Protest

Protesters march on the west side of the Courthouse on the Square on June 7.

The protesters’ list of grievances doesn’t stop with ending police brutality or reforming the criminal justice system or properly funding education systems.

People marching with Black Lives Matter and other human rights groups say the country’s health care system needs to change, too. Some distrust can be traced to the different quality of care that patients receive, depending on the color of their skin or who is paying for the care.

Katina Butler, a longtime resident and member of Denton’s creative community, says she almost lost her first baby to those disparities.

Butler was in her mid-20s and newly married when she became pregnant. She liked and trusted her doctor, who was Black. She had confidence in the midwife, too. A few months into her pregnancy, she started having pain. She called the doctor’s office to report her concerns, but the nurse refused to put her through to the midwife, telling Butler it was just the flu and she’d be fine. The pain was worse the second day, and Butler called again. The nurse, who was white, became angry with her for calling again.

“The third day, the pain was so bad I was almost on all fours,” Butler said. “I called the after-hours number, screaming and crying.”

Her doctor called back and told her to go to the hospital. The hospital discovered she had fibroids, which meant her pregnancy was high-risk.

Curiously, she said, her doctor brought the nurse with him when he visited her in the hospital to check on her.

Butler carried her baby to term but developed complications during labor. The midwife had to step back when the baby became distressed. Her regular doctor was on vacation. The doctor on duty got angry when she cried out, telling him she could feel the cuts as he began the emergency cesarean section. He made one more cut as he asked her whether she could feel it.

“Then I passed out,” Butler said.

Putting individual experiences like that against the backdrop that African women were brought to America to be bred like animals, it’s easy to see why there’s tremendous distrust, she said.

“When we express pain, we are not to be believed,” she said.

In addition, researchers, doctors and hospitals used Black bodies to experiment — giving former World War II Tuskegee fighter pilots syphilis and leaving it untreated, for example, or sterilizing women without their consent — adding to generations of trauma and distrust of health systems.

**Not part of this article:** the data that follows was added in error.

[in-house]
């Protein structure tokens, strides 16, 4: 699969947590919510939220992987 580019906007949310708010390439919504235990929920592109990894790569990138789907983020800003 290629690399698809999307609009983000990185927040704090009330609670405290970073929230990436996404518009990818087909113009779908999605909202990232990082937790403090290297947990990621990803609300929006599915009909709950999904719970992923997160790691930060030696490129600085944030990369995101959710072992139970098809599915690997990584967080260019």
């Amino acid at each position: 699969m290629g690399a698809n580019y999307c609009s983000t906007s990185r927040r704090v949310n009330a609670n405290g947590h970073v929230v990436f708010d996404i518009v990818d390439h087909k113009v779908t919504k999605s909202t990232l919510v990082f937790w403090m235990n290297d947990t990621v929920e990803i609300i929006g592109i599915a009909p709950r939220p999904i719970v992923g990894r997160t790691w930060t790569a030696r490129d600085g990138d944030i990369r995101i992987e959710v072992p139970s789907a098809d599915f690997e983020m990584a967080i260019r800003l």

Katina Butler

Katina Butler, center, is shown performing.

“Black death is normalized, the discarding of Black bodies is desensitized,” she said.

Because white supremacy was established as the country’s social construct 400 years ago, people are simply unable to look at the whole system and what it does to individuals, she said.

“There’s so much collateral damage,” Butler said.

At one point, Butler had to go back home to Memphis to help her mother, who was seeing a doctor for a medical issue but wasn’t improving. Butler saw that her mother was being overmedicated. They got the prescription fixed, but not before the medicine induced diabetes and damaged her vision, Butler said.

Disparities in insurance coverage are part of the problem, too. As public programs, Medicaid and Veterans Affairs make health care payment and treatment decisions difficult. Patients who depend on those systems to pay for their health care are treated differently, Butler said.

University of North Texas graduate student Priscilla Yeverino agrees the insurance system falls short. And with the pandemic, they are getting worse — and not just because so many people are getting sick.

Yeverino’s family was privileged before and had good health insurance. Her father lost his job in the pandemic, and with it his access to health insurance.

“I don’t think anyone in my family has access to insurance now,” Yeverino said, calling that a failure of the system.

Priscilla Yeverino

Priscilla Yeverino speaks at a vigil in August 2019 for more than 40 people who died in mass shootings in El Paso; Dayton, Ohio; and Gilroy, Calif.

Her mother needs regular treatments for a chronic condition, and her parents scrambled to get her medicine through a free trial program instead.

Yeverino said disparities in the health care system and elsewhere triggered her activism and the activism of many other people. She got involved after her roommate invited her to join Bernie Sanders’ campaign in 2016.

“I saw this old man yelling on TV,” Yeverino said of Sanders, who wasn’t the inspiration for her work as much as the presidential campaign itself was.

“The campaign had the tools to communicate about the things that were unjust,” Yeverino said. “Through the supporters and leaders, we got involved and were helping. We were hearing from Black, Latinx and Indigenous people about the issues they were having in their communities.”

The public option wasn’t helping those people with health insurance, she said, adding that the political tide for her and many others has turned because of that.

She’ll continue to support marches, and is getting involved in larger groups that have political cache, such as Sunrise Dallas, which focuses on the Green New Deal.

For her part, Butler has supported the marches but also is serving on the mayor’s committee examining local use of force by Denton police. She also started The Fountain, a movement to create safe spaces for Black women and other women of color to heal, connect, create and grow spiritually.

“When Black women’s lives matter, then all women’s lives matter,” Butler said.

PEGGY HEINKEL-WOLFE can be reached at 940-566-6881 and via Twitter at @phwolfeDRC.

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